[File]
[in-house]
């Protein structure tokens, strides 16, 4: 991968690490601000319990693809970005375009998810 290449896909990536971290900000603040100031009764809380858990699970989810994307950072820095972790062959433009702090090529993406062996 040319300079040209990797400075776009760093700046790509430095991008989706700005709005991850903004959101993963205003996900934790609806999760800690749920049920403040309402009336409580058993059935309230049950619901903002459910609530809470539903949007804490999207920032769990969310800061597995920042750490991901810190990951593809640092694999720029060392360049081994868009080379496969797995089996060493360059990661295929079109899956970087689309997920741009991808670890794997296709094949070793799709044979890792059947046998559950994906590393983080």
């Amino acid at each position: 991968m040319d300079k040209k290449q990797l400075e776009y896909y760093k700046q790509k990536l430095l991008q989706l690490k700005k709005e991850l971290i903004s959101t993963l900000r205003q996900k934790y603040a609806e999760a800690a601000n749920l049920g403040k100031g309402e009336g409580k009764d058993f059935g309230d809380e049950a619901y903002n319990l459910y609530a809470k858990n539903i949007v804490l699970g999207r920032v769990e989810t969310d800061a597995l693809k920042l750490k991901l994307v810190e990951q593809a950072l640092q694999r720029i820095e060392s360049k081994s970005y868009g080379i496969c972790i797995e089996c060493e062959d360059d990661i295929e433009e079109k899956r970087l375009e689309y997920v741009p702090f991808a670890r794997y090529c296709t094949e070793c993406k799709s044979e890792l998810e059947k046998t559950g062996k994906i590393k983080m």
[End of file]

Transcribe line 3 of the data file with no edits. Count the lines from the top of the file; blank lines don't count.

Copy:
């Amino acid at each position: 991968m040319d300079k040209k290449q990797l400075e776009y896909y760093k700046q790509k990536l430095l991008q989706l690490k700005k709005e991850l971290i903004s959101t993963l900000r205003q996900k934790y603040a609806e999760a800690a601000n749920l049920g403040k100031g309402e009336g409580k009764d058993f059935g309230d809380e049950a619901y903002n319990l459910y609530a809470k858990n539903i949007v804490l699970g999207r920032v769990e989810t969310d800061a597995l693809k920042l750490k991901l994307v810190e990951q593809a950072l640092q694999r720029i820095e060392s360049k081994s970005y868009g080379i496969c972790i797995e089996c060493e062959d360059d990661i295929e433009e079109k899956r970087l375009e689309y997920v741009p702090f991808a670890r794997y090529c296709t094949e070793c993406k799709s044979e890792l998810e059947k046998t559950g062996k994906i590393k983080m």